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Wireless powered communication network in IOT enabled water distribution system

Wenyan Wu

Presenter:

Authors:

Varsha Radhakrishnan and Wenyan Wu

Water distribution system (WDS) is a very important research area that affects the economic growth of our country and requires a great amount of energy for monitoring and management. Many routing protocols has been developed to conserve energy and extend the battery life. In spite of considering the energy conservation, it results in performance degradations. So there is a need to ensure the water quality and wastage in real time by integrating new technologies such as wireless powered communication network (WPCN), Energy harvesting (EH) and AI methods to reduce issues such as energy management, water quality, leakage etc. In WPCN, the wireless devices first harvest energy from the RF source signals and then manage this energy for its processing. Another advantage of WPCN is its stable and controlled power supply under different requirements and physical conditions. All these advantage makes WPCN a better choice in wireless energy transfer. To extend WPCN into IoT, the designing of resource allocation schemes, interference management etc is considered carefully. This research paper focusses on optimizing the energy used in the WPCN with multiple energy sources and multiple sensors in order to achieve zero power state where the amount of energy produced and consumed reaches to a constant value. The problem of unfair information transmission and EH in a dynamic environment is planned to solve by implementing an energy management scheme where important decisions are taken using artificial intelligence methods.

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Sensor-based infrastructure for Water Quality measurement in a pilot loop set-up

M.S. Mohan Kumar

Presenter:

Authors:

Shruti Agarwal and M.S. Mohan Kumar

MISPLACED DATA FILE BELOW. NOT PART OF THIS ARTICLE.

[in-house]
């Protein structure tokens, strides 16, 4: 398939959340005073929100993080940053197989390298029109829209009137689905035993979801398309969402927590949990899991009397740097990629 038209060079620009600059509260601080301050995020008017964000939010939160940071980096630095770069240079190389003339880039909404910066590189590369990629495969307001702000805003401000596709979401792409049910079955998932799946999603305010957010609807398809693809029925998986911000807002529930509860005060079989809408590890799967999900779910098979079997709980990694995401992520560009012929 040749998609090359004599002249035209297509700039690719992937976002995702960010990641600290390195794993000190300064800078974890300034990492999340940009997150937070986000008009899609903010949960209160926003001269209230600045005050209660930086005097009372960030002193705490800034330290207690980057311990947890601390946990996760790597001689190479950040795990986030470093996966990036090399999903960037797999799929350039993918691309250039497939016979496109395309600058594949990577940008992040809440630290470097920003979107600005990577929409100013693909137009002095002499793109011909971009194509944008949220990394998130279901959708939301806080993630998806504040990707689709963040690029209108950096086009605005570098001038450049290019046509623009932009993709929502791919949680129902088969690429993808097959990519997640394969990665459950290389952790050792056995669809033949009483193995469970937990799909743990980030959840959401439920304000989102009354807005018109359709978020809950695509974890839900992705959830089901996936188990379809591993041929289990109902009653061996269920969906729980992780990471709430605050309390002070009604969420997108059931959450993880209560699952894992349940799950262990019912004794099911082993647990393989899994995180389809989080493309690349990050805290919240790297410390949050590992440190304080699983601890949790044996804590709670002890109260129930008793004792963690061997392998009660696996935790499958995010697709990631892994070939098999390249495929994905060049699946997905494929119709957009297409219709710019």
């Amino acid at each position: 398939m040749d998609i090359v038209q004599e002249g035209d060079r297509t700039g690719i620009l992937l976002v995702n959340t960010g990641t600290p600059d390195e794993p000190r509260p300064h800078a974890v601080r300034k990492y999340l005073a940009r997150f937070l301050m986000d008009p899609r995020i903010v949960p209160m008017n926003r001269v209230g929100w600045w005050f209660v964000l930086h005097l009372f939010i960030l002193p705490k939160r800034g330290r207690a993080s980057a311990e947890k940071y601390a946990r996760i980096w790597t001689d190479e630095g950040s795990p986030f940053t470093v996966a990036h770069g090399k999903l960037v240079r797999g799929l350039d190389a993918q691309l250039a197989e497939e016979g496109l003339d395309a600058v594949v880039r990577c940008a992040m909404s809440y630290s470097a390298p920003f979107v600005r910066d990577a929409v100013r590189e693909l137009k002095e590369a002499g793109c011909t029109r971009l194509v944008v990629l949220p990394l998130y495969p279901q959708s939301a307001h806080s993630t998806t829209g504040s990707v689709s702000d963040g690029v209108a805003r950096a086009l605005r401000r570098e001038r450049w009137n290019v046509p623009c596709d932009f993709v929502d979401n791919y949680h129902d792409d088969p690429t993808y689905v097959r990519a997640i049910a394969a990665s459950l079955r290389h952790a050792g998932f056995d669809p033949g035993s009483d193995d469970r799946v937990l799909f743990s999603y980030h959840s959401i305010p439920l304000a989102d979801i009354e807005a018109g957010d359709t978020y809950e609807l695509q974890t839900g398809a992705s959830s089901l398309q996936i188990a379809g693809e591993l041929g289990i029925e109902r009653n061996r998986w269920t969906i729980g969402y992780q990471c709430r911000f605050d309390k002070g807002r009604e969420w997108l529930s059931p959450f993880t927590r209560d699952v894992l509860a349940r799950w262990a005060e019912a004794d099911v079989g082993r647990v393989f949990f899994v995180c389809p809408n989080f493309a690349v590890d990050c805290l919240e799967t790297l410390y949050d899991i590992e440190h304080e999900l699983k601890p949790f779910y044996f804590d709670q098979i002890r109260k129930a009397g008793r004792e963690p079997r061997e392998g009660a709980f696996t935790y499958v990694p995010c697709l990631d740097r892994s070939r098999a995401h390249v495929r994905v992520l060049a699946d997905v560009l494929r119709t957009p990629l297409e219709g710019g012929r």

Most metropolitan cities in the Indian subcontinent are currently facing enormous water crisis. There are numerous issues with the supply and quality of water being provided by municipal corporations. Equitable distribution of water, both in terms of quality and quantity, is under constant jeopardy, with leaks, cross-contamination, illegal connections and irregular supply as the primary culprits. Water quality management is therefore one of the toughest challenges for water suppliers. The need of the hour is to develop tools to understand the distribution of free chlorine in the supply system, to be more informed about the quality of water reaching the consumer. Free chlorine has long been established as a good indicator of the quality of water. Maintaining free chlorine at 0.2ppm is challenging at a city-scale, but mandatory. In this work, experiments are conducted to determine changes in free chlorine concentration on a pilot scale distribution network at a Smart Water Laboratory located in the Indian Institute of Science, Bangalore, India. The controlled water network simulator is a step towards the Smart Water system in metropolitan cities. The experiments have been conducted taking into account the conditions in an intermittent supply system. Future work includes developing a mathematical model which predicts water quality changes in an intermittent supply system.